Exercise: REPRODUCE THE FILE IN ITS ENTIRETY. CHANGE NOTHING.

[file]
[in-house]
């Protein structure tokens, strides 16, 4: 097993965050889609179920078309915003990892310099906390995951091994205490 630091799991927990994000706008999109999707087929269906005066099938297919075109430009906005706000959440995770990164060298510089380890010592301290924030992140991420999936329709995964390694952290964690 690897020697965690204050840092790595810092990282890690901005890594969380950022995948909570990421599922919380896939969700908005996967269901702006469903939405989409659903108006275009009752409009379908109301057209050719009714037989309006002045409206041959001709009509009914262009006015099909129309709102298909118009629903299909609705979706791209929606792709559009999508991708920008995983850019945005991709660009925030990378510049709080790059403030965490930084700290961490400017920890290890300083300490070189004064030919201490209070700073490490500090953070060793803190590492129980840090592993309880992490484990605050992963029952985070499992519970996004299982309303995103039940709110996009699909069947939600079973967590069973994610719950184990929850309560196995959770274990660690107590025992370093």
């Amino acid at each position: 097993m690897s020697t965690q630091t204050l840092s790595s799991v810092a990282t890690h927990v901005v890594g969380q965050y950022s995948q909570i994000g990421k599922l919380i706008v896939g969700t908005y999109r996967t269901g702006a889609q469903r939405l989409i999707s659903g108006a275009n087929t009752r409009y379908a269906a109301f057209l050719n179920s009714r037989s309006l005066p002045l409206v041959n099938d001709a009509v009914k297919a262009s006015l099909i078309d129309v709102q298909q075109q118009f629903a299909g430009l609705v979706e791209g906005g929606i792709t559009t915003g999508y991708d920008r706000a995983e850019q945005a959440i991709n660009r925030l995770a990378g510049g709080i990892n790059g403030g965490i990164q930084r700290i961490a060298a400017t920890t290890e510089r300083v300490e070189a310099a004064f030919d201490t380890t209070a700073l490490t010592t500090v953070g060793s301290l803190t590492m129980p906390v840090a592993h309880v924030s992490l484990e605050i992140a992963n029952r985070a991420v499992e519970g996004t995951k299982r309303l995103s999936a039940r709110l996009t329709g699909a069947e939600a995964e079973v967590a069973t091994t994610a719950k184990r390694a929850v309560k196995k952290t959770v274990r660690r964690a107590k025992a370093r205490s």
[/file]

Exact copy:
[in-house]
């Protein structure tokens, strides 16, 4: 097993965050889609179920078309915003990892310099906390995951091994205490 630091799991927990994000706008999109999707087929269906005066099938297919075109430009906005706000959440995770990164060298510089380890010592301290924030992140991420999936329709995964390694952290964690 690897020697965690204050840092790595810092990282890690901005890594969380950022995948909570990421599922919380896939969700908005996967269901702006469903939405989409659903108006275009009752409009379908109301057209050719009714037989309006002045409206041959001709009509009914262009006015099909129309709102298909118009629903299909609705979706791209929606792709559009999508991708920008995983850019945005991709660009925030990378510049709080790059403030965490930084700290961490400017920890290890300083300490070189004064030919201490209070700073490490500090953070060793803190590492129980840090592993309880992490484990605050992963029952985070499992519970996004299982309303995103039940709110996009699909069947939600079973967590069973994610719950184990929850309560196995959770274990660690107590025992370093």
């Amino acid at each position: 097993m690897s020697t965690q630091t204050l840092s790595s799991v810092a990282t890690h927990v901005v890594g969380q965050y950022s995948q909570i994000g990421k599922l919380i706008v896939g969700t908005y999109r996967t269901g702006a889609q469903r939405l989409i999707s659903g108006a275009n087929t009752r409009y379908a269906a109301f057209l050719n179920s009714r037989s309006l005066p002045l409206v041959n099938d001709a009509v009914k297919a262009s006015l099909i078309d129309v709102q298909q075109q118009f629903a299909g430009l609705v979706e791209g906005g929606i792709t559009t915003g999508y991708d920008r706000a995983e850019q945005a959440i991709n660009r925030l995770a990378g510049g709080i990892n790059g403030g965490i990164q930084r700290i961490a060298a400017t920890t290890e510089r300083v300490e070189a310099a004064f030919d201490t380890t209070a700073l490490t010592t500090v953070g060793s301290l803190t590492m129980p906390v840090a592993h309880v924030s992490l484990e605050i992140a992963n029952r985070a991420v499992e519970g996004t995951k299982r309303l995103s999936a039940r709110l996009t329709g699909a069947e939600a995964e079973v967590a069973t091994t994610a719950k184990r390694a929850v309560k196995k952290t959770v274990r660690r964690a107590k025992a370093r205490s």